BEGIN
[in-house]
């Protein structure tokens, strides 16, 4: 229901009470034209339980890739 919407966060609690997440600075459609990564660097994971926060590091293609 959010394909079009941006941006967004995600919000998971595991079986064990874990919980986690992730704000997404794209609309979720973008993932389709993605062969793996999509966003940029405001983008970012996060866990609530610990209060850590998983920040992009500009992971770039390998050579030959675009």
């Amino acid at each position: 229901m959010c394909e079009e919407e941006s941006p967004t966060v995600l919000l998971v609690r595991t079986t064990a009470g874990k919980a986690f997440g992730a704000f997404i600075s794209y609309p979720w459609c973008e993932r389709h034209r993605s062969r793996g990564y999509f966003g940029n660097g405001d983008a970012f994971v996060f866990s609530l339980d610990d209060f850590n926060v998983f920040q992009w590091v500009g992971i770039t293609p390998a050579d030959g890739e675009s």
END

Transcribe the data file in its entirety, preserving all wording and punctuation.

[in-house]
């Protein structure tokens, strides 16, 4: 229901009470034209339980890739 919407966060609690997440600075459609990564660097994971926060590091293609 959010394909079009941006941006967004995600919000998971595991079986064990874990919980986690992730704000997404794209609309979720973008993932389709993605062969793996999509966003940029405001983008970012996060866990609530610990209060850590998983920040992009500009992971770039390998050579030959675009």
């Amino acid at each position: 229901m959010c394909e079009e919407e941006s941006p967004t966060v995600l919000l998971v609690r595991t079986t064990a009470g874990k919980a986690f997440g992730a704000f997404i600075s794209y609309p979720w459609c973008e993932r389709h034209r993605s062969r793996g990564y999509f966003g940029n660097g405001d983008a970012f994971v996060f866990s609530l339980d610990d209060f850590n926060v998983f920040q992009w590091v500009g992971i770039t293609p390998a050579d030959g890739e675009s």